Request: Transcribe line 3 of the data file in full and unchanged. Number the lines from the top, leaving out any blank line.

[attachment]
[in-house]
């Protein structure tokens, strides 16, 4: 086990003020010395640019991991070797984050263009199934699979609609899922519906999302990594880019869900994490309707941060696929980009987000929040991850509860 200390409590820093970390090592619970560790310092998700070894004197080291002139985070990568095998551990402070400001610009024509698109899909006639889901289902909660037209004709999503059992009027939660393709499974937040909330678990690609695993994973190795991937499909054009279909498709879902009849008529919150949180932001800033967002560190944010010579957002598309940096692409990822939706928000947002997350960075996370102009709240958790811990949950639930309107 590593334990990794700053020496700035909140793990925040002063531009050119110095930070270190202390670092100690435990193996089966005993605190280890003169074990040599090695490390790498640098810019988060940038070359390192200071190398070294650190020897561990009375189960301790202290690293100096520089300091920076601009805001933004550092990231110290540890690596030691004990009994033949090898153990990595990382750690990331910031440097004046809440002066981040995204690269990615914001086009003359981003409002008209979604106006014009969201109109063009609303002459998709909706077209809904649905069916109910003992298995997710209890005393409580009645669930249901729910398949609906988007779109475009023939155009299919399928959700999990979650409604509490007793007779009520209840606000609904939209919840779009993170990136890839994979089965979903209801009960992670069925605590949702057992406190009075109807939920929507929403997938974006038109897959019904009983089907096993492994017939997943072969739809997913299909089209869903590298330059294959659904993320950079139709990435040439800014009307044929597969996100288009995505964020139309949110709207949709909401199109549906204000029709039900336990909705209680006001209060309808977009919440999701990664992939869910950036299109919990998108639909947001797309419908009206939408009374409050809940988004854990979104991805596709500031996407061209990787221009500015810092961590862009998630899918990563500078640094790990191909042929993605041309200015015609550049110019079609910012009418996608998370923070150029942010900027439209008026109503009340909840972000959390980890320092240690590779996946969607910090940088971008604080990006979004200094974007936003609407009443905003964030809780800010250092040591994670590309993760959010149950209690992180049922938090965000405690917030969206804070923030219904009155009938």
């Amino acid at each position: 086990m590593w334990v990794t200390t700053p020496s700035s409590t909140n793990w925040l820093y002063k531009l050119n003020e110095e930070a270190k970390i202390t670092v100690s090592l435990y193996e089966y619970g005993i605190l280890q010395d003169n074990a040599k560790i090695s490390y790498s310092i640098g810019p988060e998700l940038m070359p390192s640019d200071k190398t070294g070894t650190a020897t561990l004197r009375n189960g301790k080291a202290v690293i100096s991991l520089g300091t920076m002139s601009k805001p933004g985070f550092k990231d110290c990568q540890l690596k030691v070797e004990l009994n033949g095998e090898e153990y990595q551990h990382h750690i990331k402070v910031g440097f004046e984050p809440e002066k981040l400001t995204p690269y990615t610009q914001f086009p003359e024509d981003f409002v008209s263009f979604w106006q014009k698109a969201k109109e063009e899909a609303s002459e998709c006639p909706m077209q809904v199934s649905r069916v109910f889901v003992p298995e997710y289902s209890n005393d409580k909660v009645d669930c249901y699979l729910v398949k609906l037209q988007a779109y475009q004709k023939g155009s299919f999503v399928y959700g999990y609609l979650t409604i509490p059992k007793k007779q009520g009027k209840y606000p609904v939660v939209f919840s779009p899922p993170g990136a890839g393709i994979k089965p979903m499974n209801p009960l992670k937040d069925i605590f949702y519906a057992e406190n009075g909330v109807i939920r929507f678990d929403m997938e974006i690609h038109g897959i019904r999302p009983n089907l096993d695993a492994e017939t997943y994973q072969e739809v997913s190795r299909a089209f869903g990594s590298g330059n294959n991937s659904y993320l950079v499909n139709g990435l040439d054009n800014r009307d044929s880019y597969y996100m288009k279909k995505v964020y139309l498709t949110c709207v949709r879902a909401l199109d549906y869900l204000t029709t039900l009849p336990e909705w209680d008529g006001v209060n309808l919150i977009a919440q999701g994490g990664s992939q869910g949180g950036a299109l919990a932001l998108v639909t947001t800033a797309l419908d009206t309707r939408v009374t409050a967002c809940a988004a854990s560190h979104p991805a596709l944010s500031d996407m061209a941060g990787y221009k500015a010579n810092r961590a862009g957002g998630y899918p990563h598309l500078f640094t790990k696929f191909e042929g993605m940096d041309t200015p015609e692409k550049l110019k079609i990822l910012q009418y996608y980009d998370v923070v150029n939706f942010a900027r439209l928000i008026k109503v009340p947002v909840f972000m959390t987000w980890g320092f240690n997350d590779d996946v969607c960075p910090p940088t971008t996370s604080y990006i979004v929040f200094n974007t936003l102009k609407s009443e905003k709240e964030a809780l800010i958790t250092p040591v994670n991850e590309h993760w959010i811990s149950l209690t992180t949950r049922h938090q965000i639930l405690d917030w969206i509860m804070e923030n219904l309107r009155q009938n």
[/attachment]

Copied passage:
């Amino acid at each position: 086990m590593w334990v990794t200390t700053p020496s700035s409590t909140n793990w925040l820093y002063k531009l050119n003020e110095e930070a270190k970390i202390t670092v100690s090592l435990y193996e089966y619970g005993i605190l280890q010395d003169n074990a040599k560790i090695s490390y790498s310092i640098g810019p988060e998700l940038m070359p390192s640019d200071k190398t070294g070894t650190a020897t561990l004197r009375n189960g301790k080291a202290v690293i100096s991991l520089g300091t920076m002139s601009k805001p933004g985070f550092k990231d110290c990568q540890l690596k030691v070797e004990l009994n033949g095998e090898e153990y990595q551990h990382h750690i990331k402070v910031g440097f004046e984050p809440e002066k981040l400001t995204p690269y990615t610009q914001f086009p003359e024509d981003f409002v008209s263009f979604w106006q014009k698109a969201k109109e063009e899909a609303s002459e998709c006639p909706m077209q809904v199934s649905r069916v109910f889901v003992p298995e997710y289902s209890n005393d409580k909660v009645d669930c249901y699979l729910v398949k609906l037209q988007a779109y475009q004709k023939g155009s299919f999503v399928y959700g999990y609609l979650t409604i509490p059992k007793k007779q009520g009027k209840y606000p609904v939660v939209f919840s779009p899922p993170g990136a890839g393709i994979k089965p979903m499974n209801p009960l992670k937040d069925i605590f949702y519906a057992e406190n009075g909330v109807i939920r929507f678990d929403m997938e974006i690609h038109g897959i019904r999302p009983n089907l096993d695993a492994e017939t997943y994973q072969e739809v997913s190795r299909a089209f869903g990594s590298g330059n294959n991937s659904y993320l950079v499909n139709g990435l040439d054009n800014r009307d044929s880019y597969y996100m288009k279909k995505v964020y139309l498709t949110c709207v949709r879902a909401l199109d549906y869900l204000t029709t039900l009849p336990e909705w209680d008529g006001v209060n309808l919150i977009a919440q999701g994490g990664s992939q869910g949180g950036a299109l919990a932001l998108v639909t947001t800033a797309l419908d009206t309707r939408v009374t409050a967002c809940a988004a854990s560190h979104p991805a596709l944010s500031d996407m061209a941060g990787y221009k500015a010579n810092r961590a862009g957002g998630y899918p990563h598309l500078f640094t790990k696929f191909e042929g993605m940096d041309t200015p015609e692409k550049l110019k079609i990822l910012q009418y996608y980009d998370v923070v150029n939706f942010a900027r439209l928000i008026k109503v009340p947002v909840f972000m959390t987000w980890g320092f240690n997350d590779d996946v969607c960075p910090p940088t971008t996370s604080y990006i979004v929040f200094n974007t936003l102009k609407s009443e905003k709240e964030a809780l800010i958790t250092p040591v994670n991850e590309h993760w959010i811990s149950l209690t992180t949950r049922h938090q965000i639930l405690d917030w969206i509860m804070e923030n219904l309107r009155q009938n």